Laguna Beach police offer hiring bonuses, short-term overtime bump amid staffing gap

Laguna Beach police officers speak to a man wearing a U.S. Customs and Border Protection badge on May 18, 2022. Photo by Daniel Langhorne

The Laguna Beach Police Department will join the numerous law enforcement agencies across the nation offering bonuses to new employees, following an uptick in on-duty injuries and employees poached by other agencies.

Police officers and dispatchers who jump ship to Laguna Beach by Dec. 31 will receive a one-time $15,000 bonus. They’ll receive $7,500 upon getting hired and $7,500 after staying with the City for 24 months.

Current police employees who successfully refer a candidate will receive a $1,000 bonus upon hiring and another $1,000 after the employee completes 12 months of service.

The City Council unanimously approved these bonuses as part of a deal with the Laguna Beach Police Employees’ Association on Tuesday.

“Police agencies across Orange County and the nation are struggling to attract and retain officers due to the changing business and political environment,” Police Chief Jeff Calvert said Tuesday. “The pool of qualified officers has decreased due to mass resignations and retirements from the anti-police and ‘defund the police’ movements, changes in legislation that have placed more pressure and scrutiny on officers, and the unprecedented increase in inflation.”

The City Council has approved a budget for 55 sworn officers and 11 dispatchers. When Calvert took the agency’s helm in May 2021, there were 45 officers and nine dispatchers available to work, according to a staff report.

As of Aug. 2, there are 43 officers in Laguna Beach’s ranks who have graduated from a police academy and are available to work without a supervisor. Seven dispatchers are cleared to work without supervision. Three dispatchers are in training, Calvert said.

After the Independent went to press, a knowledgeable police source clarified the department currently has one trainee dispatcher.

“We’ve also had significant turnover in dispatchers in the communications center due to personnel moving out of state or not being able to pass training,” Calvert said.

Laguna Beach Police Chief Jeff Calvert with Julie Laughton, chairwoman elect of the Laguna Beach Chamber of Commerce, during the State of the City luncheon at the Montage Laguna Beach in March. Photo by Daniel Langhorne

To compensate current employees tasked with extra hours through the end of September, the City will pay double-time pay to officers, corporals, sergeants, dispatchers, and senior dispatchers, according to the City’s side letter of agreement with the police union.

City staffers projected these new recruitment and overtime programs will cost $100,000 from the department’s overtime budget and General Fund Contingency.

Mayor Pro Tem Bob Whalen thanked the police union, Calvert, and City Manager Shohreh Dupuis for coming together so quickly on an interim deal.

“Hopefully this will alleviate things then obviously we’ve got some more time to consider more permanent solutions as we enter into negotiations,” he said.

In addition to the injuries, three front-line officers departed Laguna Beach after being recruited by other agencies over the last year.

As part of a neighborhood and environmental improvement plan, the City Council authorized new parking revenue to be spent on park rangers to patrol neighborhoods, trailheads, and open spaces for illegal behavior. The City has hired two park rangers—one has nearly completed training and other is about to start—and plans to onboard a new full-time park ranger in late August, Calvert said.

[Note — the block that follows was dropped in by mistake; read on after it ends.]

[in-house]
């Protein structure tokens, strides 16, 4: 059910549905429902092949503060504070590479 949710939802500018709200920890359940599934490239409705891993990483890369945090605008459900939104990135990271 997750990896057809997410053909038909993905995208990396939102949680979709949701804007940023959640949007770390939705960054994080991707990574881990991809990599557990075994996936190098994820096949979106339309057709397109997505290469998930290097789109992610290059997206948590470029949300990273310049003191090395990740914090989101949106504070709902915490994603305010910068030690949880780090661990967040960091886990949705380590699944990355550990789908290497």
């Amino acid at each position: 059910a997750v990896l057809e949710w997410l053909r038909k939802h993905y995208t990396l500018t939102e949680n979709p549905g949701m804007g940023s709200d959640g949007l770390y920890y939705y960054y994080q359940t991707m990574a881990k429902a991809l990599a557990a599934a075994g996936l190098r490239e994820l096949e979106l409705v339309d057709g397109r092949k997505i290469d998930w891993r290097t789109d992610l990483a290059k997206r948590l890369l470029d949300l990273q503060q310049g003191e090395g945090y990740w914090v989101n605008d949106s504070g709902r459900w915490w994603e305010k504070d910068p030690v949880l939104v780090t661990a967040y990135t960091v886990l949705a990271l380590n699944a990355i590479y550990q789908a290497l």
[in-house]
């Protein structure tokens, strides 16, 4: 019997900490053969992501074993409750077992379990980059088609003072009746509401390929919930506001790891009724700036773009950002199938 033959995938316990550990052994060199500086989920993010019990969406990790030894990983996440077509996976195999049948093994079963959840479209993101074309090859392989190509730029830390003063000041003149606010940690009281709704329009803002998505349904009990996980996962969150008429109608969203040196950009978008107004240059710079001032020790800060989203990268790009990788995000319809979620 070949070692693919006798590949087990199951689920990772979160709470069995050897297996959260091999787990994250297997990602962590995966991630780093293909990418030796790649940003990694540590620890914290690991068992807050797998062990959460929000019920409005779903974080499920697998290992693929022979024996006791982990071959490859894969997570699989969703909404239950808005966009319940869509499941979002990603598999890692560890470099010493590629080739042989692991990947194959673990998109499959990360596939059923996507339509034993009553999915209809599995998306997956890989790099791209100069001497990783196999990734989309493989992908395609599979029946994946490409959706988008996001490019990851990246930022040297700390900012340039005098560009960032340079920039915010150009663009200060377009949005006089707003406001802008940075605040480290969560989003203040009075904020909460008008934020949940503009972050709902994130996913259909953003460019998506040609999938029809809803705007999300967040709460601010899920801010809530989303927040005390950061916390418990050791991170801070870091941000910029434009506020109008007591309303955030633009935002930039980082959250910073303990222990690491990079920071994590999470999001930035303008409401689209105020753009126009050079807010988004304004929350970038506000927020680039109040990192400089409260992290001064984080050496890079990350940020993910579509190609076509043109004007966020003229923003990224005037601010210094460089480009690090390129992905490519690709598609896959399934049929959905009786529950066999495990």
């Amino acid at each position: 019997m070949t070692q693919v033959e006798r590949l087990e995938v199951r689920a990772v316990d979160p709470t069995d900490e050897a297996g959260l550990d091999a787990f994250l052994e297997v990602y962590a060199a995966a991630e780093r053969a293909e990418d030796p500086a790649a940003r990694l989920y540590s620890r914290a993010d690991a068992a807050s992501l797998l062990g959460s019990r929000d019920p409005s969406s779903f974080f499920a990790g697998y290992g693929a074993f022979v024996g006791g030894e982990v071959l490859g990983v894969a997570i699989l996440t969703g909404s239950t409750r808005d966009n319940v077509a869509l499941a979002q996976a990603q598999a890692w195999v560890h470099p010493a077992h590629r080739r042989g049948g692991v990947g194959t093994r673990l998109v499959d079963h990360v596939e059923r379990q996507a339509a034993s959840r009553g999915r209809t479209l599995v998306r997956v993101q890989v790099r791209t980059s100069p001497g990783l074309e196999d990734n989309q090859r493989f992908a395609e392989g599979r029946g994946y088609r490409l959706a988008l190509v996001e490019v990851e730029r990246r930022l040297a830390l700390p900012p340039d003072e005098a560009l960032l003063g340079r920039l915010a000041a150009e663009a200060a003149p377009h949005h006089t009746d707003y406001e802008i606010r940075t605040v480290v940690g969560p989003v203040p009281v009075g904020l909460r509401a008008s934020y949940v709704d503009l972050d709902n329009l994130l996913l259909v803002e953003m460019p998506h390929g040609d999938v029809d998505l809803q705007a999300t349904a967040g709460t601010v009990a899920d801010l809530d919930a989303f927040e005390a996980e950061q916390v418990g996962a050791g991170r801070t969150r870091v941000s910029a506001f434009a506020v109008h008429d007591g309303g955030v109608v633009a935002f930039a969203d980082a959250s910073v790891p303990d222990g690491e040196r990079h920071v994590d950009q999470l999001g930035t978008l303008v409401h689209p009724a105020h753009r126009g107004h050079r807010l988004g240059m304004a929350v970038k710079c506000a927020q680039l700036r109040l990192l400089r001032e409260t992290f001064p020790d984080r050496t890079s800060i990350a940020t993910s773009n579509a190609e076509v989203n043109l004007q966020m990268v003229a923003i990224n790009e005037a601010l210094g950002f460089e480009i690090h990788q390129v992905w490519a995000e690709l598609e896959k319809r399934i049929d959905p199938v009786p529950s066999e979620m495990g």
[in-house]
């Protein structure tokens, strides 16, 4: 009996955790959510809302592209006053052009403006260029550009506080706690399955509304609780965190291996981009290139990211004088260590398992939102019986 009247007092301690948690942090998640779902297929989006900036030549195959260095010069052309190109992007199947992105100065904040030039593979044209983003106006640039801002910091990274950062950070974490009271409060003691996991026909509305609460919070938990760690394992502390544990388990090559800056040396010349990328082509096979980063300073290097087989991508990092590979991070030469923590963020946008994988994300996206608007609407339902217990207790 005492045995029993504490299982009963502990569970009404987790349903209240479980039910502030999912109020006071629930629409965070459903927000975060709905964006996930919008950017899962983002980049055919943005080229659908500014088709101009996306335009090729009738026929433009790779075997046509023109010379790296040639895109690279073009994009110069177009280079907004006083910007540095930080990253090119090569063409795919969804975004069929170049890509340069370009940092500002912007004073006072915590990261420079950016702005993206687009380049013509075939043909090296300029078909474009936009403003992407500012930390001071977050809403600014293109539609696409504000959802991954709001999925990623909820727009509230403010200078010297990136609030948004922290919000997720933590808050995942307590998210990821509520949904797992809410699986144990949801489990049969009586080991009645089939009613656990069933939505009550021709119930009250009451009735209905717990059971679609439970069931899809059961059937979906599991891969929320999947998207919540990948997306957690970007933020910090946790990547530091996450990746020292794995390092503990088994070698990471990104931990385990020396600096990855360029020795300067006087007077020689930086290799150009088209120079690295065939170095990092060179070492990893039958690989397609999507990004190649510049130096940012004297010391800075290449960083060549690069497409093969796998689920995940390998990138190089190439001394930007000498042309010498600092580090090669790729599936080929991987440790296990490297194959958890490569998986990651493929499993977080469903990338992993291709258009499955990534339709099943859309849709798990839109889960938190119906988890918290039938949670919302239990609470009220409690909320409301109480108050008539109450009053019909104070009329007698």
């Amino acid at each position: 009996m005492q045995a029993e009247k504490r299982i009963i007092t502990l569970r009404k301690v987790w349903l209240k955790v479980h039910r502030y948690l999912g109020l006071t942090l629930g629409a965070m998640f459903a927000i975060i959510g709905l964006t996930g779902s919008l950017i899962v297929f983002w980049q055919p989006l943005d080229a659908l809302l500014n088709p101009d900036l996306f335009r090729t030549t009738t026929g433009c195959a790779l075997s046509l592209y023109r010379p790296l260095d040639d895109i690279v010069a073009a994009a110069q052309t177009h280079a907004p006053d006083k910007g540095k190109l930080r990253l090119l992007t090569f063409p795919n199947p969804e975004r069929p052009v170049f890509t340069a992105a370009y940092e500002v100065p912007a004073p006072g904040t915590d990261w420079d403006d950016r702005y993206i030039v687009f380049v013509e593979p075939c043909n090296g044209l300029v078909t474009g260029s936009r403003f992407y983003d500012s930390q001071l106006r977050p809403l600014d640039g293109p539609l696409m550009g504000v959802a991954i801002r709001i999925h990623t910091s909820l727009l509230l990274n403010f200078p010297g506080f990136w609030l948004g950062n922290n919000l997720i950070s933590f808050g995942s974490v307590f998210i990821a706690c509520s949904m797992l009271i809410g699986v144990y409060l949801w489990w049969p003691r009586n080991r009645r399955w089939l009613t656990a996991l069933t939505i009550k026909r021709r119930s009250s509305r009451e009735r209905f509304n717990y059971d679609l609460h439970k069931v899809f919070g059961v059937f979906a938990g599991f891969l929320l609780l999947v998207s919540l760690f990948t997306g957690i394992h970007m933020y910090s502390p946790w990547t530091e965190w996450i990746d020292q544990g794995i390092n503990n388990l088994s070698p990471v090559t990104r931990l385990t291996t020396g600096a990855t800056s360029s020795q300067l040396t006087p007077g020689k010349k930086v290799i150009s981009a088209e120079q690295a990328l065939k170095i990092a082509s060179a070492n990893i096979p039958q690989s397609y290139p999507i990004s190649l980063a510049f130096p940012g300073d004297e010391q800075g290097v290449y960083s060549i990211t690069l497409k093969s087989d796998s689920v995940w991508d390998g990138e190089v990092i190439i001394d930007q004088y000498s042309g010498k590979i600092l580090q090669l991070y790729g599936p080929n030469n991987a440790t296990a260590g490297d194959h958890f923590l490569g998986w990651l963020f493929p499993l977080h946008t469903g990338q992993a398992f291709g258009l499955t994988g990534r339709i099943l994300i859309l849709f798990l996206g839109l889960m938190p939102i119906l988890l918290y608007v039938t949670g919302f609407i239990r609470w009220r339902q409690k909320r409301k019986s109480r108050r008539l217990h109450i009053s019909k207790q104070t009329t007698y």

Police leaders expect these new positions will free up patrol officers for other police work.

Since the pandemic’s start, law enforcement agencies across the country have experienced early retirements linked to burnout.

Law enforcement officers lived with mental health problems at a rate greater than the general public before the challenges, stress, and uncertainty created by the pandemic, according to criminal justice researchers at the University of North Carolina at Charlotte and Clemson University.

Councilmember Toni Iseman said she supported the bonuses and added overtime costs but questioned senior staff on why the City Council wasn’t notified of the police staffing issues months ago.

“I don’t begrudge any money that we spend with our police and fire but I am concerned that we are putting them in a place where they have to work overtime and, as I understand, sometimes they’re required to work overtime. And a good way to get in trouble is to work beyond your comfort and capacity,” Iseman said.

Councilmember George Weiss asked if there are any plans for additional programs to retain qualified officers and make sure they don’t depart for other agencies.

“I think that needs to be part of the negotiations. I don’t think we want to be discussing that right now,” City Manager Shohreh Dupuis said.

The Laguna Beach Police Employees’ Association shared its gratitude for city leaders’ quick execution of the temporary overtime hike and bonuses.

“The PEA supports the agenda bill approved by the Council as a short-term response to our staffing issues. We look forward to negotiations and working with City staff to identify meaningful and long-term measures to retain our current officers while attracting skilled and experienced officers to join us,” the Association’s Board of Directors said in a statement.

Calvert reassured councilmembers that standards required of job candidates will not be lowered under his command.

“I want to be clear though that although we’re facing challenges, morale is high and the outstanding men and women of this police department are fully committed to the safety of this community,” Calvert said.

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